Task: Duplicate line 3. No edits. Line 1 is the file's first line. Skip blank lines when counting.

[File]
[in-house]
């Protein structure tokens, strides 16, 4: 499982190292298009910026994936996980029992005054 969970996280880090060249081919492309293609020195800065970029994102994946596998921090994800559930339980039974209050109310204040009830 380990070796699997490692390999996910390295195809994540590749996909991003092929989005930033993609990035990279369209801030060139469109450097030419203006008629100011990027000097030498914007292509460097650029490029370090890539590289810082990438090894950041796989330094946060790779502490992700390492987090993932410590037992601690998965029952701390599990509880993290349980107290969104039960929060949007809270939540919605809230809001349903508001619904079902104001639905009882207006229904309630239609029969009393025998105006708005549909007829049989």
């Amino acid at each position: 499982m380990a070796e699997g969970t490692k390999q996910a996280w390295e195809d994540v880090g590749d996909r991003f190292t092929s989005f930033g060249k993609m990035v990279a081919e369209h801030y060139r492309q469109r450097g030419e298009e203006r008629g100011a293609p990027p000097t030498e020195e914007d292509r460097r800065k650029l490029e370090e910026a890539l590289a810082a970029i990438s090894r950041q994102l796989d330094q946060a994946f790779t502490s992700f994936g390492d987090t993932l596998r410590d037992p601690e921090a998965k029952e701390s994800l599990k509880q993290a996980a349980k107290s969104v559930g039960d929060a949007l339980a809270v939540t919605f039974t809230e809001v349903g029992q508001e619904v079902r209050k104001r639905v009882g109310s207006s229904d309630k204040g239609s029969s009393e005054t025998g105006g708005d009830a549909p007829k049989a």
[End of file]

């Amino acid at each position: 499982m380990a070796e699997g969970t490692k390999q996910a996280w390295e195809d994540v880090g590749d996909r991003f190292t092929s989005f930033g060249k993609m990035v990279a081919e369209h801030y060139r492309q469109r450097g030419e298009e203006r008629g100011a293609p990027p000097t030498e020195e914007d292509r460097r800065k650029l490029e370090e910026a890539l590289a810082a970029i990438s090894r950041q994102l796989d330094q946060a994946f790779t502490s992700f994936g390492d987090t993932l596998r410590d037992p601690e921090a998965k029952e701390s994800l599990k509880q993290a996980a349980k107290s969104v559930g039960d929060a949007l339980a809270v939540t919605f039974t809230e809001v349903g029992q508001e619904v079902r209050k104001r639905v009882g109310s207006s229904d309630k204040g239609s029969s009393e005054t025998g105006g708005d009830a549909p007829k049989a």